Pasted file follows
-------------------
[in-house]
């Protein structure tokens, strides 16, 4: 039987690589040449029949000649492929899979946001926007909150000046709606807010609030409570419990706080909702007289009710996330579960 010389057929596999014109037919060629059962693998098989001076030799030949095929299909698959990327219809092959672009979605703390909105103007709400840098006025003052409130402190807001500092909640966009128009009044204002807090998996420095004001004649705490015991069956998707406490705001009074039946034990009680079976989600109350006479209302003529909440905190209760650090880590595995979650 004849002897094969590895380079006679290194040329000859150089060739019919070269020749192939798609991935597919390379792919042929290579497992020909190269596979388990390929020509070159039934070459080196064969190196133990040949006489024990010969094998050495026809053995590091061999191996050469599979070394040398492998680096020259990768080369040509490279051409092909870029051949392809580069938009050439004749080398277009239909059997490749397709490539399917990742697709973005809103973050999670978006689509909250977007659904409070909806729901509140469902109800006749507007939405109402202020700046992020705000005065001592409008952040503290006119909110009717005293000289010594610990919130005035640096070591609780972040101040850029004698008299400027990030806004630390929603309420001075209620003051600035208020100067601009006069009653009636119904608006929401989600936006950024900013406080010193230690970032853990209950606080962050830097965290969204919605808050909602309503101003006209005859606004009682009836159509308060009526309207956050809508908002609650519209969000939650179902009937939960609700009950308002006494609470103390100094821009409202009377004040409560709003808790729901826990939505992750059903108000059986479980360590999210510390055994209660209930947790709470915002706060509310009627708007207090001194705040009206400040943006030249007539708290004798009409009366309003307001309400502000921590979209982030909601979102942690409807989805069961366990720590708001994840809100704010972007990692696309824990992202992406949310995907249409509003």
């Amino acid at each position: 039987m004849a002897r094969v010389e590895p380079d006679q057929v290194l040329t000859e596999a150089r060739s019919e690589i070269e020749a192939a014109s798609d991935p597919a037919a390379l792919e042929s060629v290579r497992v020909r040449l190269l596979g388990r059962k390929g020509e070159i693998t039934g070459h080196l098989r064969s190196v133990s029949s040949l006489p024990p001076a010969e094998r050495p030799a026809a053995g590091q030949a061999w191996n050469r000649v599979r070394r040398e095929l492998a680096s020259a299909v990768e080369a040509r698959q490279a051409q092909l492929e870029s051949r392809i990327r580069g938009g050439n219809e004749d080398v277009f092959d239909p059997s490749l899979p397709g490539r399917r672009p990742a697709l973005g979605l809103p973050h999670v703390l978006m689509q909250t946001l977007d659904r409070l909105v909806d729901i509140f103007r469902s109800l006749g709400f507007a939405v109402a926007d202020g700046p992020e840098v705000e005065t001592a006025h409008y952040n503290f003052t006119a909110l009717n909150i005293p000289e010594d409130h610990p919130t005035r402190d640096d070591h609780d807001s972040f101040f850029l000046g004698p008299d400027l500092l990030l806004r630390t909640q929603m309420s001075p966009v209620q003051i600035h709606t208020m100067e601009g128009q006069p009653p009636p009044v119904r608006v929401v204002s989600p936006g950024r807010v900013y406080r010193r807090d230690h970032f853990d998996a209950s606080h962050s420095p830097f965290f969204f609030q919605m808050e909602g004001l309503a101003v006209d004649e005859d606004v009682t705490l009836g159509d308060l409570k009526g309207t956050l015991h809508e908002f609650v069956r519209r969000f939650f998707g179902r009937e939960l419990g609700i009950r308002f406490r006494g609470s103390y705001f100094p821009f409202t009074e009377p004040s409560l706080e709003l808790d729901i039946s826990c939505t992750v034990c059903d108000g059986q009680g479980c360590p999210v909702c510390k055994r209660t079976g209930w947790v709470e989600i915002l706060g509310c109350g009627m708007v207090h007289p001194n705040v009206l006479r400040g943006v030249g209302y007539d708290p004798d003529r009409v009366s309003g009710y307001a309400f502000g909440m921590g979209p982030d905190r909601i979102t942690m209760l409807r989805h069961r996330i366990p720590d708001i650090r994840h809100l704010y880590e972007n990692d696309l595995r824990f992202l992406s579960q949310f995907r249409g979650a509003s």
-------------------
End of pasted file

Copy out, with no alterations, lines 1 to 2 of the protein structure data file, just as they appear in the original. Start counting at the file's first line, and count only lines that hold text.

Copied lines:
[in-house]
């Protein structure tokens, strides 16, 4: 039987690589040449029949000649492929899979946001926007909150000046709606807010609030409570419990706080909702007289009710996330579960 010389057929596999014109037919060629059962693998098989001076030799030949095929299909698959990327219809092959672009979605703390909105103007709400840098006025003052409130402190807001500092909640966009128009009044204002807090998996420095004001004649705490015991069956998707406490705001009074039946034990009680079976989600109350006479209302003529909440905190209760650090880590595995979650 004849002897094969590895380079006679290194040329000859150089060739019919070269020749192939798609991935597919390379792919042929290579497992020909190269596979388990390929020509070159039934070459080196064969190196133990040949006489024990010969094998050495026809053995590091061999191996050469599979070394040398492998680096020259990768080369040509490279051409092909870029051949392809580069938009050439004749080398277009239909059997490749397709490539399917990742697709973005809103973050999670978006689509909250977007659904409070909806729901509140469902109800006749507007939405109402202020700046992020705000005065001592409008952040503290006119909110009717005293000289010594610990919130005035640096070591609780972040101040850029004698008299400027990030806004630390929603309420001075209620003051600035208020100067601009006069009653009636119904608006929401989600936006950024900013406080010193230690970032853990209950606080962050830097965290969204919605808050909602309503101003006209005859606004009682009836159509308060009526309207956050809508908002609650519209969000939650179902009937939960609700009950308002006494609470103390100094821009409202009377004040409560709003808790729901826990939505992750059903108000059986479980360590999210510390055994209660209930947790709470915002706060509310009627708007207090001194705040009206400040943006030249007539708290004798009409009366309003307001309400502000921590979209982030909601979102942690409807989805069961366990720590708001994840809100704010972007990692696309824990992202992406949310995907249409509003």